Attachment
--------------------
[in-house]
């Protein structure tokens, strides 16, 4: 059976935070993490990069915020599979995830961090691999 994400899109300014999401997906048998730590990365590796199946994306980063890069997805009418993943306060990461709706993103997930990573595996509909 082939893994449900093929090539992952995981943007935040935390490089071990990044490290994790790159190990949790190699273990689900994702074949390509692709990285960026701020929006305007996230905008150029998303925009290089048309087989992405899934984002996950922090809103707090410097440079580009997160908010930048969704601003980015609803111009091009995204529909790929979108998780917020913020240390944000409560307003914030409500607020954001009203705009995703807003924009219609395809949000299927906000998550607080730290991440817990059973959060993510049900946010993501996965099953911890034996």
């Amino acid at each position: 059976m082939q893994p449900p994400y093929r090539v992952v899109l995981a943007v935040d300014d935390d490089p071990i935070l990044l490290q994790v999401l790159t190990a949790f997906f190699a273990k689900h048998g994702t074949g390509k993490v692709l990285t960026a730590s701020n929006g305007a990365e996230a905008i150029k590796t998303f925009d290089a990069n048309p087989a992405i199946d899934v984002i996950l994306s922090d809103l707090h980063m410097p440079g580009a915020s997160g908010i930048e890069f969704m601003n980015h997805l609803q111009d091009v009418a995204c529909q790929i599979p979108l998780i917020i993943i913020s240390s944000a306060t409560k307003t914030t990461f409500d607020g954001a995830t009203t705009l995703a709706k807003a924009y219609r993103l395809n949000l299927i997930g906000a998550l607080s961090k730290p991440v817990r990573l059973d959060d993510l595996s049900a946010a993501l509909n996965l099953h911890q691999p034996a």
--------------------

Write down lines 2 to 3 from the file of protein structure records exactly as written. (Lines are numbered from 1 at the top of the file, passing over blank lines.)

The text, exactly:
């Protein structure tokens, strides 16, 4: 059976935070993490990069915020599979995830961090691999 994400899109300014999401997906048998730590990365590796199946994306980063890069997805009418993943306060990461709706993103997930990573595996509909 082939893994449900093929090539992952995981943007935040935390490089071990990044490290994790790159190990949790190699273990689900994702074949390509692709990285960026701020929006305007996230905008150029998303925009290089048309087989992405899934984002996950922090809103707090410097440079580009997160908010930048969704601003980015609803111009091009995204529909790929979108998780917020913020240390944000409560307003914030409500607020954001009203705009995703807003924009219609395809949000299927906000998550607080730290991440817990059973959060993510049900946010993501996965099953911890034996």
């Amino acid at each position: 059976m082939q893994p449900p994400y093929r090539v992952v899109l995981a943007v935040d300014d935390d490089p071990i935070l990044l490290q994790v999401l790159t190990a949790f997906f190699a273990k689900h048998g994702t074949g390509k993490v692709l990285t960026a730590s701020n929006g305007a990365e996230a905008i150029k590796t998303f925009d290089a990069n048309p087989a992405i199946d899934v984002i996950l994306s922090d809103l707090h980063m410097p440079g580009a915020s997160g908010i930048e890069f969704m601003n980015h997805l609803q111009d091009v009418a995204c529909q790929i599979p979108l998780i917020i993943i913020s240390s944000a306060t409560k307003t914030t990461f409500d607020g954001a995830t009203t705009l995703a709706k807003a924009y219609r993103l395809n949000l299927i997930g906000a998550l607080s961090k730290p991440v817990r990573l059973d959060d993510l595996s049900a946010a993501l509909n996965l099953h911890q691999p034996a």